In 1984, A. hitleri was featured on a Yugoslavian postage stamp, its scientific name withheld.Credit…Arne Hodalič

Still, some scholars have proposed erasing names deemed offensive or exclusionary or that commemorate racists, colonizers and the more monstrous members of the human species. Among the most problematic names are Hypopta mussolinii, a Libyan moth named for the Italian dictator Benito Mussolini, and Hibbertia, a genus of Australian guinea flowers christened after George Hibbert, a patron of botany who got rich on the trans-Atlantic slave trade.

There are even calls for completely dropping the practice of naming animals after real or fictional people. The American Ornithological Society recently disclosed that, “in an effort to address past wrongs,” it will start changing the English common names of birds that are named after individuals.

“In general, eponyms have historically not been especially scientifically useful,” said May Berenbaum, an entomologist at the University of Illinois at Urbana-Champaign. “They generally provide very little insight into the appearance or habits of the insect being named.” She observed, however, that Megapropodiphora arnoldi, a seemingly muscled fly, bears more than a little resemblance to Arnold Schwarzenegger, aside from being only 0.395 millimeters long.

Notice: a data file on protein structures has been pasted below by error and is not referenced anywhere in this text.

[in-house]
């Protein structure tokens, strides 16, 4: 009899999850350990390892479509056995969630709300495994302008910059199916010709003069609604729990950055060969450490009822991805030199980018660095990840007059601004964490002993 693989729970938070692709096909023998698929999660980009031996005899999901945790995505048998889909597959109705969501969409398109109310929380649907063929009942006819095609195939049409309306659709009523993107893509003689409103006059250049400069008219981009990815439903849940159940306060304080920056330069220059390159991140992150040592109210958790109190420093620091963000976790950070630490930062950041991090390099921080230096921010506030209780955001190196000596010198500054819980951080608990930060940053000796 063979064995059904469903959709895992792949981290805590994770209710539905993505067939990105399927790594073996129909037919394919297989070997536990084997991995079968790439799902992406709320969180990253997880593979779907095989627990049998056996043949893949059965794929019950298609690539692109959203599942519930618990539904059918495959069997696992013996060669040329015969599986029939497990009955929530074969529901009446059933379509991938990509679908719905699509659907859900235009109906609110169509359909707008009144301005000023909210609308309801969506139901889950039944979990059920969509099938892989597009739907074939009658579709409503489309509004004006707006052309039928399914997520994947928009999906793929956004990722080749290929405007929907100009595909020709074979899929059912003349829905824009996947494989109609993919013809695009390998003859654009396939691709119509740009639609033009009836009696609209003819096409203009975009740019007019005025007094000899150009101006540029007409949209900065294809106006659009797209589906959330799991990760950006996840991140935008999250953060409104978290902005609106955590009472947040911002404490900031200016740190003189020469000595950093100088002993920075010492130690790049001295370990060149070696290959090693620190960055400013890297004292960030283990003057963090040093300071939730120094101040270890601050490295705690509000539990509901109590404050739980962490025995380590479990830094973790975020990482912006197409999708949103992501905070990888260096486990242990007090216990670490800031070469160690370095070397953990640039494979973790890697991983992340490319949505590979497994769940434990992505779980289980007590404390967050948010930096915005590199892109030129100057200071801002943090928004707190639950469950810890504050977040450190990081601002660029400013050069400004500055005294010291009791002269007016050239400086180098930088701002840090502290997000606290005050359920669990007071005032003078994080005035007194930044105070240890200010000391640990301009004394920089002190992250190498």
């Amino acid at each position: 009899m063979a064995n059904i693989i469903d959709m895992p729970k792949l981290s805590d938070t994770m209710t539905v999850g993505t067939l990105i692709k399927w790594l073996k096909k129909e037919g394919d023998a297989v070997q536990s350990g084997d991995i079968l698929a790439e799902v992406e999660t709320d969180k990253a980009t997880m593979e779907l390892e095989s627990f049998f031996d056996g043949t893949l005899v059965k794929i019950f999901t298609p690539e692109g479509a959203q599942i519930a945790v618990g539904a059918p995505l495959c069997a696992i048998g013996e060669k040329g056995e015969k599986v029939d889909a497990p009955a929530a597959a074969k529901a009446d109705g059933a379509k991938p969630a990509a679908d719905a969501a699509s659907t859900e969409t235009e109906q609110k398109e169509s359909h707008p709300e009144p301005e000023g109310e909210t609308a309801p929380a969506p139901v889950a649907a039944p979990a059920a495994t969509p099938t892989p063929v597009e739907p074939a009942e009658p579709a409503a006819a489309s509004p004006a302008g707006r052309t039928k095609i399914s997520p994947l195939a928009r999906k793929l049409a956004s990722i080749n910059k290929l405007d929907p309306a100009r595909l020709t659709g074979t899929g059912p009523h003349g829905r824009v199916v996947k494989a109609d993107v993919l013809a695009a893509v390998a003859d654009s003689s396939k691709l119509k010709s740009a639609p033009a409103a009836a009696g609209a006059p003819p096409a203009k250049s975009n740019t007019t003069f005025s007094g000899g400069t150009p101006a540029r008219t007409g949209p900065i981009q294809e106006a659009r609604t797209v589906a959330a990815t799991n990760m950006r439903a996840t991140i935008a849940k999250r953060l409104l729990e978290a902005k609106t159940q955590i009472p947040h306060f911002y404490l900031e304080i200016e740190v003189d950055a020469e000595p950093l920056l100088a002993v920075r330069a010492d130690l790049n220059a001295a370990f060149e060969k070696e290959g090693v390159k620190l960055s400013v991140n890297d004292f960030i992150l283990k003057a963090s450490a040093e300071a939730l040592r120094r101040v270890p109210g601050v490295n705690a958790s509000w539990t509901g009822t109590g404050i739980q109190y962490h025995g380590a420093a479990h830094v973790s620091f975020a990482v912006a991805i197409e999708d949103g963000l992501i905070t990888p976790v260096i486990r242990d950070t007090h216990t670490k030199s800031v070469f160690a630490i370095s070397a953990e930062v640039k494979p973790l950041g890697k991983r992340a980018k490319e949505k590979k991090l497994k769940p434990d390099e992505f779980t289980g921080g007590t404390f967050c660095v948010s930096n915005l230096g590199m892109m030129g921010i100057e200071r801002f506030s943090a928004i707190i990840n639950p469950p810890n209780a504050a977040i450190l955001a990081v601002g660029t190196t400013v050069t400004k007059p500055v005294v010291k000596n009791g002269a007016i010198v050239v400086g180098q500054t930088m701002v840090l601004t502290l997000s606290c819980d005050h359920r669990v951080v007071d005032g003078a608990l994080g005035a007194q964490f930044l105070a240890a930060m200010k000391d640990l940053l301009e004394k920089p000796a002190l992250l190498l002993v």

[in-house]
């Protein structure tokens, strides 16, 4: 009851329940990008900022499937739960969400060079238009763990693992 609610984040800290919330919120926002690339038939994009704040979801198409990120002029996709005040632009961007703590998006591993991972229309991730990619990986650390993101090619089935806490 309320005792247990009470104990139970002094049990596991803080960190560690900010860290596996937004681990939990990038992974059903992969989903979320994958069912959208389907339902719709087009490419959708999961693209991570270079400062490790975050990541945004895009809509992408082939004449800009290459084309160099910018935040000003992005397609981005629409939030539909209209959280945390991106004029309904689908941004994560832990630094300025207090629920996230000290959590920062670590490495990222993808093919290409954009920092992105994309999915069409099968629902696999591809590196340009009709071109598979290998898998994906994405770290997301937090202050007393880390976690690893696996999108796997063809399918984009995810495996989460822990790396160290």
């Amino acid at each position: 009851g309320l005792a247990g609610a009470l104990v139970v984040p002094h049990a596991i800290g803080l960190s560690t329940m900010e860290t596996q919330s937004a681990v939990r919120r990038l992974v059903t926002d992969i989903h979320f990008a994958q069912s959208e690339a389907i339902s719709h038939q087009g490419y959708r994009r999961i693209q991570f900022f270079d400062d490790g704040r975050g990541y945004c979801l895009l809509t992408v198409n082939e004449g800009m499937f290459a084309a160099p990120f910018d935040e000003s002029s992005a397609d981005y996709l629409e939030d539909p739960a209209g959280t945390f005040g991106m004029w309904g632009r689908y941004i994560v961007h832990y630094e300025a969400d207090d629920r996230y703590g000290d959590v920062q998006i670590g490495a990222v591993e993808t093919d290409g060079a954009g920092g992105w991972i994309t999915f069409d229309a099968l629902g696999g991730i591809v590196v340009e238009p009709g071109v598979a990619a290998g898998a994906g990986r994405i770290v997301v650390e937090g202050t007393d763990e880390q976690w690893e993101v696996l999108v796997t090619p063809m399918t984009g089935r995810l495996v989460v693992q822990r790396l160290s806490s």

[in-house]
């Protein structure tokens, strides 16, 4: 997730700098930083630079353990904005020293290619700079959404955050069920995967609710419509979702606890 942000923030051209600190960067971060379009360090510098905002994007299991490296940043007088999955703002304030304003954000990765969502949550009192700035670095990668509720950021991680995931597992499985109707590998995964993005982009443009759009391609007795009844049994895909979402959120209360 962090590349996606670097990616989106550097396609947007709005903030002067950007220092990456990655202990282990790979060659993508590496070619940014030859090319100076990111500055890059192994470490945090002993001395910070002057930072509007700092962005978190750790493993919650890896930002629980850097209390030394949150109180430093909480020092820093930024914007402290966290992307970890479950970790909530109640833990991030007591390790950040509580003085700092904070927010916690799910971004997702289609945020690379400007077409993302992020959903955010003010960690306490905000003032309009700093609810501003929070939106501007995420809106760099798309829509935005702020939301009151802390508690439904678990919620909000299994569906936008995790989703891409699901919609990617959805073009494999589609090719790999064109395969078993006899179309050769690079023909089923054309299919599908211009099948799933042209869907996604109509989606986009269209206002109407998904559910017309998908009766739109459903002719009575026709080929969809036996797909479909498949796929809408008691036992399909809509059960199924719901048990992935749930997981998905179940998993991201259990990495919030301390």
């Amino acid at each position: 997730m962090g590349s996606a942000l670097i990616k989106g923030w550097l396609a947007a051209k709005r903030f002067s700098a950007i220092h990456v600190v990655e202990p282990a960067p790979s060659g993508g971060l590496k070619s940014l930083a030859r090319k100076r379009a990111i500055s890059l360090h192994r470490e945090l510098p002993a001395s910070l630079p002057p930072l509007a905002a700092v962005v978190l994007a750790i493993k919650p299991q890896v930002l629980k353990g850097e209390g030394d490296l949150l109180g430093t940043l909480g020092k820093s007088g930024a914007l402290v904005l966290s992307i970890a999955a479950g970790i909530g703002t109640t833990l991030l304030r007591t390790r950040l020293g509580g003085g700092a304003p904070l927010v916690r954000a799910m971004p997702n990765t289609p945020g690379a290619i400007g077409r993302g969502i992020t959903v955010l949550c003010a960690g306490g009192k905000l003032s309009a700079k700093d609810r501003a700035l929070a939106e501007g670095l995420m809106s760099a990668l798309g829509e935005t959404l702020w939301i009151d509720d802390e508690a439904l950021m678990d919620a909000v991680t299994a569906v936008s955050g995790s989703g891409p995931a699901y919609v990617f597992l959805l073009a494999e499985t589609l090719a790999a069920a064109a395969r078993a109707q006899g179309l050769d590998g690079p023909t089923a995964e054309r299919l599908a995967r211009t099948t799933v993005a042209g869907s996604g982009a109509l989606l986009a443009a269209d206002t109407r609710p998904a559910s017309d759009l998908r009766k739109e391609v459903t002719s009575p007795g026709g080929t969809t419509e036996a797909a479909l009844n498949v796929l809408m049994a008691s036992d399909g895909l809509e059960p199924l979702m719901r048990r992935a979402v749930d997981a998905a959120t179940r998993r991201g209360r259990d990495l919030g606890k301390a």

The zoologist’s code

Neopalpa donaldtrumpi, a micromoth named after former President Donald J. Trump; Megapropodiphora arnoldi, a tiny fly named after Arnold Schwarzenegger, the actor and former governor of California; and Hibbertia scandens, named for George Hibbert, a trans-Atlantic slave-trade baron.Credit…Vazrick Nazari; Brian Brown; Stephanie Jackson/Alamy